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Red Odyssey: A Journey Through the Soviet Republics.

THE GOAL OF THIS ambitious travel book is to make a "death mask" or faithful picture of the old Soviet Union, or, more precisely for its Muslim lands. Marat Akchurin is a Tatar writer and journalist who was born in Tashkent, Uzbekistan but whose career has been in Moscow. In that sense he is an outsider in the series of republics which he goes through, but one with a natural instinct for storytelling.

His book is a vivid record of his long trip by road - is "Odyssey" - across a wide swathe of the former Soviet Union. Such a long journey by road, taken in 1990, was uncommon even for a Soviet citizen, partly because of the shortages of petrol but also because of frequent disturbances and dangers en route. The timing was excellent, for change and uncertainty was undeniably in the air.

Can one take seriously an extraordinary author's note: "All places and events in this book are real. No names have been changed"? Perhaps. But the "conversations" reproduced appear heavily altered so as to make them easily intelligible to a foreign reader. Akchurin certainly shows a lively interest in virtually all the people he encounters on this adventurous trip. They include old friends as well as casual acquaintances and many Tatars, a large but dispersed community throughout the Central Asian republics.

Tatarstan and the Volga region are in fact first on his itinerary. Cheboksary, an awful industrial centre formed out of an old Tatar town, is a place where tourists never come and would not be welcome. He shows graphically how brutish is the proletarian culture of the alienated unemployed and bored young people, dominated by what were officially (and quite accurately) described as "criminal youth gangs."

Alma Ata is reached and Kazakhstan. Though he concentrates on Kazakhs and the nationalist ferment, the author does not neglect the place of the Russians and other non-Muslims also important in Tashkent and, indeed, almost everywhere in the cities of Central Asia.

On reaching Bichkek, no longer the detached outsider, he records with feeling the dark passions and murderous hatred roused up among Kirghiz students and other volatile elements against the unfortunate Uzbek community in the Osh region of Kirghizstan. Who is responsible? Like so many citizens of the ex-Soviet Union, Akchurin believes in plots, and the omnipresent KGB is blamed along with Moscow for much of the violence and problems, rather than the unaided forces of nationalism.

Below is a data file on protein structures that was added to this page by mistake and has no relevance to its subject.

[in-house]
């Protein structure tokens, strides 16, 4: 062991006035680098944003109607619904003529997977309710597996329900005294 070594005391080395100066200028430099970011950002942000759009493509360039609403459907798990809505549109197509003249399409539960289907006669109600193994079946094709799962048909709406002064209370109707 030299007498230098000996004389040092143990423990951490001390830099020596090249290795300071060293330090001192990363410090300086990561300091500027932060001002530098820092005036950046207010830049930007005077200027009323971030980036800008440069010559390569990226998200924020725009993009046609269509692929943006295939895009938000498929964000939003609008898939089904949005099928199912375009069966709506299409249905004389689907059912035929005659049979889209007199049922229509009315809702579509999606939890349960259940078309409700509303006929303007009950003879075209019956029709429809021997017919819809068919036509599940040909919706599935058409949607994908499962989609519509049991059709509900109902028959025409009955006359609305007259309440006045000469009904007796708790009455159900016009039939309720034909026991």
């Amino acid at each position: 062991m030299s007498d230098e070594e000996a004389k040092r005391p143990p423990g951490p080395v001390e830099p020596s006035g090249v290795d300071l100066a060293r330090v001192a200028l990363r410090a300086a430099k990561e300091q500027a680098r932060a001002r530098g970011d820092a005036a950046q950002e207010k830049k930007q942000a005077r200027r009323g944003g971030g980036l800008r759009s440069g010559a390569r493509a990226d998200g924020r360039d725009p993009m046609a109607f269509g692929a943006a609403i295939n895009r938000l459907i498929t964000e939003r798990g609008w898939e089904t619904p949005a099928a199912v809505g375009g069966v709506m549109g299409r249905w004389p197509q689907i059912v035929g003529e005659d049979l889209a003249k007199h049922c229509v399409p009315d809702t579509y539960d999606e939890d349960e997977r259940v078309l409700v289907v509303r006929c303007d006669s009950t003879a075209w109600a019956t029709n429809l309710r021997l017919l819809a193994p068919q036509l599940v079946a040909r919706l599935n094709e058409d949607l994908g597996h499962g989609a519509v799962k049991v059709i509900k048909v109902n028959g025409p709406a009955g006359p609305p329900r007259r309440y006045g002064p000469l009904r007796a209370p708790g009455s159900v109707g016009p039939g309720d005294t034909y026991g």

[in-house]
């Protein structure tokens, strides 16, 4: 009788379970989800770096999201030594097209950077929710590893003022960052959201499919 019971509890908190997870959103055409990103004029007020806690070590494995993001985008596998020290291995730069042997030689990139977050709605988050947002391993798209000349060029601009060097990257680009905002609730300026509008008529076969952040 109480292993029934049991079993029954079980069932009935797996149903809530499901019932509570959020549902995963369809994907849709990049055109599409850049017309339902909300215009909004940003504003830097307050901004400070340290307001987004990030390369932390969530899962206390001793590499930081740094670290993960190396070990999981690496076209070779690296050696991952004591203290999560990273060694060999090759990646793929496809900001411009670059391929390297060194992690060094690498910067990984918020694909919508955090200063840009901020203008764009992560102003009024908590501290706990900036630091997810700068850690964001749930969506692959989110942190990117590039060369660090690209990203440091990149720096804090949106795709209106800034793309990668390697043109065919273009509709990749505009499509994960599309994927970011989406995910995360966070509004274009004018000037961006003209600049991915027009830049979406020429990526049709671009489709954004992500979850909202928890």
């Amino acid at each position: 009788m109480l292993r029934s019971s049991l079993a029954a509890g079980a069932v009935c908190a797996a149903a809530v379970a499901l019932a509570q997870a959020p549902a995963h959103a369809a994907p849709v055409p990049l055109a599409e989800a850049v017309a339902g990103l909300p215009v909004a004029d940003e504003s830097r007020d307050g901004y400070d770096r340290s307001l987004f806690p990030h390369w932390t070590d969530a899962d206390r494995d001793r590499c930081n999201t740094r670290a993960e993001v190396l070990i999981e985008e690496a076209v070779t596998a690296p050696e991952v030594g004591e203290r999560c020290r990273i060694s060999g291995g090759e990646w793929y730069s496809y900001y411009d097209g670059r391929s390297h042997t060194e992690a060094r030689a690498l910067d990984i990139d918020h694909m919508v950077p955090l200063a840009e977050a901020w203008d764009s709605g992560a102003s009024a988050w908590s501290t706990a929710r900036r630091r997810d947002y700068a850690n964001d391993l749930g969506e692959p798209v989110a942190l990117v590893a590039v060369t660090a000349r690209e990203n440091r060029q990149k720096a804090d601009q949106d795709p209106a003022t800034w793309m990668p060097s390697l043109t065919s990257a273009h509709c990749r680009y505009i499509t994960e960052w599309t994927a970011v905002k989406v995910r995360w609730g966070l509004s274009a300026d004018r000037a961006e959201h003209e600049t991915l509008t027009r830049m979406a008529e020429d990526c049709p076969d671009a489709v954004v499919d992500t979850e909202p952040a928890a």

Food, or the lack of it, is inevitably an important topic through these journeys. Travelling on a rare train he finds the conductor cooking pilaf, and selling it to the luckier travellers. About the pilaf rice dish most characteristic of Central Asia and which men often cook (the only household work which Uzbek men think not beneath them), he quotes an old saying, "the cook must love the people he labours for."

Red Odyssey is really more about life - or individual lives - in the capitals of the various republics visited. Impressionistic glimpses are especially good about life in Central Asia. In Tashkent Akchurin describes the makhallya (or mohalla), the local community of the town, and its communal spirit, as well as its entrenched conservative values.

One peculiarity of the Uzbek mentality, notes Akchurin, is strong local patriotism. However bad or corrupt Uzbekistan's dictator Sharaf Rashidov was, or his successors, they were still Uzbeks. Some shrewd points are made about values in Uzbek society, unchanged after seven decades under communist rule. "In Tashkent, money is treated with great respect, no matter whether it was made legally or illegally.... Here it is not shameful to be rich." The local Mafias benefit more than any other group from the collapse of the rouble, inflation and unsettled times.

It is quite obvious that this book, apparently written in English in the first case, is targeted for a public knowing little or nothing about the Soviet Union. The author's grasp of politics and history is anyway much less impressive than his ability to communicate atmosphere. He makes a number of basic errors of fact, and often gives a rather crude and superficial analysis of such subjects as Pan-Turkism and the powers of Communist party bosses in Central Asia.

Yet this does not matter, nor the fact that the pace of political change has altered again since this book was completed, bringing with it a kind of independence. There remain the colourful glimpses of everyday life and preoccupations of people from many nationalities and classes across the southern republics of the former Soviet Union.
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Copyright 1993 Gale, Cengage Learning. All rights reserved.

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Publication:The Middle East
Article Type:Book Review
Date:Jan 1, 1993
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